Selecting the right location for your new tree

Introduction | Assessment of existing trees | Tree limbs overhanging private property | Damage to private infrastructure by trees under Council's responsibility | Possible termite/pest activity in trees | Tree maintenance | Tree maintenance by residents | Planting of new trees | Requests for new trees | Identification of need | Selecting the right location for your new tree | Preferred species | Preferred species list | Tree planting and tree care

Selecting the right location for your new tree
The location of new plantings will be determined by the identified risk of that location.

Control Strategy


Design of new roads and pathways


The design of new roads and footpaths should be undertaken with consideration given to new tree plantings to ensure appropriate allocation of space.

Pavement openings at the base of the tree should be as large as possible to reduce the impact of future buttressing roots on pavements.

Traffic Hazards

Ensure trees are sufficiently set back from intersections, roundabouts, driveways and also traffic signs.


Ensure trees will not impede pedestrian traffic.

Overhead power lines

No species should be planted under power lines that, when it reaches its mature height, will interfere with the power lines and light poles.

Underground utilities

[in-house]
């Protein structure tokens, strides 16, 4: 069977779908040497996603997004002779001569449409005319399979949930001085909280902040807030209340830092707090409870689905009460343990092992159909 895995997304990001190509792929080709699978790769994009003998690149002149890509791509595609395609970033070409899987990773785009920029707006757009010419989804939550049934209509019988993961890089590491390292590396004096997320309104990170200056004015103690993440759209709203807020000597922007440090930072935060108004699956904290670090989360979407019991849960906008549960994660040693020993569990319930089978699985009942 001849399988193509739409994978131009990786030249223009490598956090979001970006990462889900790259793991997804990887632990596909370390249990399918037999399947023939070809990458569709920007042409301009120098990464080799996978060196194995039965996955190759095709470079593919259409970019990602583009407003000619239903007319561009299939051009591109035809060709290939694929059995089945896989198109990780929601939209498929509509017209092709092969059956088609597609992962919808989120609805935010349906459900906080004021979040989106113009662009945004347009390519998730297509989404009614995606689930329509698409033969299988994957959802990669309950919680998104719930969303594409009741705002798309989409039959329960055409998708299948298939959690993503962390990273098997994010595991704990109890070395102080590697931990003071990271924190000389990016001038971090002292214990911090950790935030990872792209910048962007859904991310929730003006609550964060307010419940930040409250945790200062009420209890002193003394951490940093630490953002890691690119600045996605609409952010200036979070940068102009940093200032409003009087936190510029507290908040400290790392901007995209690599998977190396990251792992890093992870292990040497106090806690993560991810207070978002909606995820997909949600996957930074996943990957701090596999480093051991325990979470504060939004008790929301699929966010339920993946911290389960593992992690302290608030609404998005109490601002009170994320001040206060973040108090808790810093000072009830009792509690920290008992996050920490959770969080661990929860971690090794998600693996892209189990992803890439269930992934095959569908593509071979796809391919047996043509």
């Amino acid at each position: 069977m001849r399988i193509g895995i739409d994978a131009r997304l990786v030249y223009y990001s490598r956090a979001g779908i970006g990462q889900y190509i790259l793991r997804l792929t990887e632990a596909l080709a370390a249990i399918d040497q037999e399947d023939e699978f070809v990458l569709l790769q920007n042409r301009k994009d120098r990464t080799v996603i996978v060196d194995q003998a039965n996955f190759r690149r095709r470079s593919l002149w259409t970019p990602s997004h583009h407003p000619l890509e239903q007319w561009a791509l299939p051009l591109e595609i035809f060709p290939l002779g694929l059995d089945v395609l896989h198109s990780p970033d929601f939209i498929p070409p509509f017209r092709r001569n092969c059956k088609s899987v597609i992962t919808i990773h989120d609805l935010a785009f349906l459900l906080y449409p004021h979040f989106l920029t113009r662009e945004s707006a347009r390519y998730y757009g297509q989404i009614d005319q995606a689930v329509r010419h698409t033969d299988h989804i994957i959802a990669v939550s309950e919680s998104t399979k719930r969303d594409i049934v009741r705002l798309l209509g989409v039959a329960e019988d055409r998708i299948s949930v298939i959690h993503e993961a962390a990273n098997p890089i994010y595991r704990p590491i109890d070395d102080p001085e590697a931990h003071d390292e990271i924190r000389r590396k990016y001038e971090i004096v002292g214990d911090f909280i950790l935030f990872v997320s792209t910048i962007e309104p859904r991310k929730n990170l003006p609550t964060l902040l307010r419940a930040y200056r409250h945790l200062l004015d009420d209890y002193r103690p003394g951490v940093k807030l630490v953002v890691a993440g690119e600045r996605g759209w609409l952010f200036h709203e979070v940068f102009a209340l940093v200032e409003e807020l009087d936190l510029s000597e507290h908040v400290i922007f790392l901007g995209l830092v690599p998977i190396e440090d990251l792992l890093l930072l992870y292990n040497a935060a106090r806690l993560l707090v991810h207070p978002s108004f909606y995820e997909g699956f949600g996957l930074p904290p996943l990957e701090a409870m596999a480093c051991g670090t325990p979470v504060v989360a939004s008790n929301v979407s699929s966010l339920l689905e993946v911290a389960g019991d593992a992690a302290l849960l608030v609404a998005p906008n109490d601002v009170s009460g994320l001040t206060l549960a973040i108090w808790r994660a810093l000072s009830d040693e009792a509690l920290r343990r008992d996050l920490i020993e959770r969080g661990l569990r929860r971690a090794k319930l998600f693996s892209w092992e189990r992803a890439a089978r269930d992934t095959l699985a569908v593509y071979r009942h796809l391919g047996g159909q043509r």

Dial 1100 for information on the location of under-ground cables and other infrastructure (e.g. telephone, electricity, gas and water supply) before digging.
Plant away from underground pits, pillar-boxes etc. to avoid any potential damage caused by the tree.

Intersection sight distance
  • In urban areas with a legal speed limit of 50km/hr or less, new trees must not be planted within 15m of an intersecting street kerb line.
  • In rural areas, the exclusion zone for new tree plantings is 70m along the major road from the property corner boundary to the intersection, so as not to obstruct sight lines between the corner and any approaching vehicles.

Site conditions

All site conditions need to be considered before a species is selected and a planting approved. The following site conditions should be considered:

Climatic conditions
Temperature Range
Rainfall and/or humidity
Exposure to wind

Site soil conditions
Soil type and structure
Soil Ph and fertility

Street character
Identify existing plant species in the street, and match where possible or complement with new suitable species. Check if there is an existing ‘Street Tree Planting Program’ for the street.